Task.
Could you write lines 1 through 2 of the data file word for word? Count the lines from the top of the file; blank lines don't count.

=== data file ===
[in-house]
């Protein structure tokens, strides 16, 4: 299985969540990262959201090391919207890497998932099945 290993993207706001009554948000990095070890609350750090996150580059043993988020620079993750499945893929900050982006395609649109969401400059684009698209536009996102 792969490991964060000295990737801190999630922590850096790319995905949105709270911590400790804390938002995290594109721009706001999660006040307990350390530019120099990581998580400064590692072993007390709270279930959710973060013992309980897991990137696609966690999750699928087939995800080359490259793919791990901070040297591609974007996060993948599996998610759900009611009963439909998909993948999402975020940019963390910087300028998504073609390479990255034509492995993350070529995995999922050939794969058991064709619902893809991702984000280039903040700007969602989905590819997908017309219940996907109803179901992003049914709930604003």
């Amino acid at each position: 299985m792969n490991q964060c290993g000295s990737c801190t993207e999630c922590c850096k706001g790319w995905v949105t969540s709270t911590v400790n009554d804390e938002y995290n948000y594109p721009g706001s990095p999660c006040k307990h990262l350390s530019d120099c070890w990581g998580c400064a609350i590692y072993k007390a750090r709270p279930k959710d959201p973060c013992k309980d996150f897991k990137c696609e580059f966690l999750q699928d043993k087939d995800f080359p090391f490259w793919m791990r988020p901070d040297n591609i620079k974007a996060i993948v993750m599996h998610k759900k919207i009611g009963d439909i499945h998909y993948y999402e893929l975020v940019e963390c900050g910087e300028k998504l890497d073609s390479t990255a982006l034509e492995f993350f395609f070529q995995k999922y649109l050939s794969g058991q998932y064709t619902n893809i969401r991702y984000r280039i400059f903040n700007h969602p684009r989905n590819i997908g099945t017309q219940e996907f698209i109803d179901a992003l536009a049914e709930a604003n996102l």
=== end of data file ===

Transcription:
[in-house]
């Protein structure tokens, strides 16, 4: 299985969540990262959201090391919207890497998932099945 290993993207706001009554948000990095070890609350750090996150580059043993988020620079993750499945893929900050982006395609649109969401400059684009698209536009996102 792969490991964060000295990737801190999630922590850096790319995905949105709270911590400790804390938002995290594109721009706001999660006040307990350390530019120099990581998580400064590692072993007390709270279930959710973060013992309980897991990137696609966690999750699928087939995800080359490259793919791990901070040297591609974007996060993948599996998610759900009611009963439909998909993948999402975020940019963390910087300028998504073609390479990255034509492995993350070529995995999922050939794969058991064709619902893809991702984000280039903040700007969602989905590819997908017309219940996907109803179901992003049914709930604003």